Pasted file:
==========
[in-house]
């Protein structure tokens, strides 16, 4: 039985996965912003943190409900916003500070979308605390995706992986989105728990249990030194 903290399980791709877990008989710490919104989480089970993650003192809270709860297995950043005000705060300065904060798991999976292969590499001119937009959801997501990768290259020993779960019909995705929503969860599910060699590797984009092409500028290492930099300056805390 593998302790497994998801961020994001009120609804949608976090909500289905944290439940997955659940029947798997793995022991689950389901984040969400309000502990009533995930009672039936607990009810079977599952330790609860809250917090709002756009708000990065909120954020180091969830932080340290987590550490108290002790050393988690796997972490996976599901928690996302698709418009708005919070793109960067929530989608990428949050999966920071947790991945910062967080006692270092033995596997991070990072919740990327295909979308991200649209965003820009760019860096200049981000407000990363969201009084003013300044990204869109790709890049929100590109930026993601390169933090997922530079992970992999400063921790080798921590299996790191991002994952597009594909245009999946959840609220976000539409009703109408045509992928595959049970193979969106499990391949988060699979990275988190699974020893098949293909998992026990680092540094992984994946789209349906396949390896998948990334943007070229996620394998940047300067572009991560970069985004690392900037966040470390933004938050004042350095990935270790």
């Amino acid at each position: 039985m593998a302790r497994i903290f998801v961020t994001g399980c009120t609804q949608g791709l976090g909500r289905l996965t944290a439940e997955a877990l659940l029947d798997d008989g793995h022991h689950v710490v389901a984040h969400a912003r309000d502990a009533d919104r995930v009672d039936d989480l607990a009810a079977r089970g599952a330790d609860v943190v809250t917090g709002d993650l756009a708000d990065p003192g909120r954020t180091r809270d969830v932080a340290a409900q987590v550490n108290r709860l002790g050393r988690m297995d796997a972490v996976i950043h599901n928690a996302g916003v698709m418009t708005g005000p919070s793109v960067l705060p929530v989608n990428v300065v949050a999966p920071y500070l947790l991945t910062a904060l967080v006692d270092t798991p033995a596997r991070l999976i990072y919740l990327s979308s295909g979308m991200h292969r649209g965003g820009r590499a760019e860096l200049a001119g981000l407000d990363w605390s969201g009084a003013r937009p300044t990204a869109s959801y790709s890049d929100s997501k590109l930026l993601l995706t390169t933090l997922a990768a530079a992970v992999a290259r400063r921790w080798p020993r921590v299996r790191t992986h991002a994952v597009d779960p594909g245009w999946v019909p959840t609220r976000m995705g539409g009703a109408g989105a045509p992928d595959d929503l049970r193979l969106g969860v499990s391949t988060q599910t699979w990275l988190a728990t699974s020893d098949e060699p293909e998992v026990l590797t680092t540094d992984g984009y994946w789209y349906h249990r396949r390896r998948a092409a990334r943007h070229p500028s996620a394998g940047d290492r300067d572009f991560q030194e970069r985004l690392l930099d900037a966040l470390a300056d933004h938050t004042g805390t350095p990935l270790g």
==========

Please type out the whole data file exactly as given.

[in-house]
């Protein structure tokens, strides 16, 4: 039985996965912003943190409900916003500070979308605390995706992986989105728990249990030194 903290399980791709877990008989710490919104989480089970993650003192809270709860297995950043005000705060300065904060798991999976292969590499001119937009959801997501990768290259020993779960019909995705929503969860599910060699590797984009092409500028290492930099300056805390 593998302790497994998801961020994001009120609804949608976090909500289905944290439940997955659940029947798997793995022991689950389901984040969400309000502990009533995930009672039936607990009810079977599952330790609860809250917090709002756009708000990065909120954020180091969830932080340290987590550490108290002790050393988690796997972490996976599901928690996302698709418009708005919070793109960067929530989608990428949050999966920071947790991945910062967080006692270092033995596997991070990072919740990327295909979308991200649209965003820009760019860096200049981000407000990363969201009084003013300044990204869109790709890049929100590109930026993601390169933090997922530079992970992999400063921790080798921590299996790191991002994952597009594909245009999946959840609220976000539409009703109408045509992928595959049970193979969106499990391949988060699979990275988190699974020893098949293909998992026990680092540094992984994946789209349906396949390896998948990334943007070229996620394998940047300067572009991560970069985004690392900037966040470390933004938050004042350095990935270790």
């Amino acid at each position: 039985m593998a302790r497994i903290f998801v961020t994001g399980c009120t609804q949608g791709l976090g909500r289905l996965t944290a439940e997955a877990l659940l029947d798997d008989g793995h022991h689950v710490v389901a984040h969400a912003r309000d502990a009533d919104r995930v009672d039936d989480l607990a009810a079977r089970g599952a330790d609860v943190v809250t917090g709002d993650l756009a708000d990065p003192g909120r954020t180091r809270d969830v932080a340290a409900q987590v550490n108290r709860l002790g050393r988690m297995d796997a972490v996976i950043h599901n928690a996302g916003v698709m418009t708005g005000p919070s793109v960067l705060p929530v989608n990428v300065v949050a999966p920071y500070l947790l991945t910062a904060l967080v006692d270092t798991p033995a596997r991070l999976i990072y919740l990327s979308s295909g979308m991200h292969r649209g965003g820009r590499a760019e860096l200049a001119g981000l407000d990363w605390s969201g009084a003013r937009p300044t990204a869109s959801y790709s890049d929100s997501k590109l930026l993601l995706t390169t933090l997922a990768a530079a992970v992999a290259r400063r921790w080798p020993r921590v299996r790191t992986h991002a994952v597009d779960p594909g245009w999946v019909p959840t609220r976000m995705g539409g009703a109408g989105a045509p992928d595959d929503l049970r193979l969106g969860v499990s391949t988060q599910t699979w990275l988190a728990t699974s020893d098949e060699p293909e998992v026990l590797t680092t540094d992984g984009y994946w789209y349906h249990r396949r390896r998948a092409a990334r943007h070229p500028s996620a394998g940047d290492r300067d572009f991560q030194e970069r985004l690392l930099d900037a966040l470390a300056d933004h938050t004042g805390t350095p990935l270790g």